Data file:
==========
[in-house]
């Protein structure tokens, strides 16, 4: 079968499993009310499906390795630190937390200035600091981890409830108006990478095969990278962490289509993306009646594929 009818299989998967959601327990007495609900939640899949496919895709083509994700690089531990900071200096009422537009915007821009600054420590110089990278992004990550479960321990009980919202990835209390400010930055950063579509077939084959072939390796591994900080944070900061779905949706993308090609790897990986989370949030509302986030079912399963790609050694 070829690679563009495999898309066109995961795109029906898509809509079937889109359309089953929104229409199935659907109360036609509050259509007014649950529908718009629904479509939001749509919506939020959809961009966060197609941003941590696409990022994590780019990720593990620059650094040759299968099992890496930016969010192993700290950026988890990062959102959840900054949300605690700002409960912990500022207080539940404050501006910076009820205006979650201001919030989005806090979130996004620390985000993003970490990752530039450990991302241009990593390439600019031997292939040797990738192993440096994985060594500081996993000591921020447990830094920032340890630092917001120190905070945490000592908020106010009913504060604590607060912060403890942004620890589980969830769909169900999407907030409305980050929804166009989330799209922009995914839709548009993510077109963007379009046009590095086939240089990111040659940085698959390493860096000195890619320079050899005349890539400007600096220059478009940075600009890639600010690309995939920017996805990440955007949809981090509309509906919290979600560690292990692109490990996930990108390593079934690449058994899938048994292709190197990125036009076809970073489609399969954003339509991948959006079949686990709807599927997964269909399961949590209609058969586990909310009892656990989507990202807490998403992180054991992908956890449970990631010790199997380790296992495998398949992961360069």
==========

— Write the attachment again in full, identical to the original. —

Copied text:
[in-house]
């Protein structure tokens, strides 16, 4: 079968499993009310499906390795630190937390200035600091981890409830108006990478095969990278962490289509993306009646594929 009818299989998967959601327990007495609900939640899949496919895709083509994700690089531990900071200096009422537009915007821009600054420590110089990278992004990550479960321990009980919202990835209390400010930055950063579509077939084959072939390796591994900080944070900061779905949706993308090609790897990986989370949030509302986030079912399963790609050694 070829690679563009495999898309066109995961795109029906898509809509079937889109359309089953929104229409199935659907109360036609509050259509007014649950529908718009629904479509939001749509919506939020959809961009966060197609941003941590696409990022994590780019990720593990620059650094040759299968099992890496930016969010192993700290950026988890990062959102959840900054949300605690700002409960912990500022207080539940404050501006910076009820205006979650201001919030989005806090979130996004620390985000993003970490990752530039450990991302241009990593390439600019031997292939040797990738192993440096994985060594500081996993000591921020447990830094920032340890630092917001120190905070945490000592908020106010009913504060604590607060912060403890942004620890589980969830769909169900999407907030409305980050929804166009989330799209922009995914839709548009993510077109963007379009046009590095086939240089990111040659940085698959390493860096000195890619320079050899005349890539400007600096220059478009940075600009890639600010690309995939920017996805990440955007949809981090509309509906919290979600560690292990692109490990996930990108390593079934690449058994899938048994292709190197990125036009076809970073489609399969954003339509991948959006079949686990709807599927997964269909399961949590209609058969586990909310009892656990989507990202807490998403992180054991992908956890449970990631010790199997380790296992495998398949992961360069």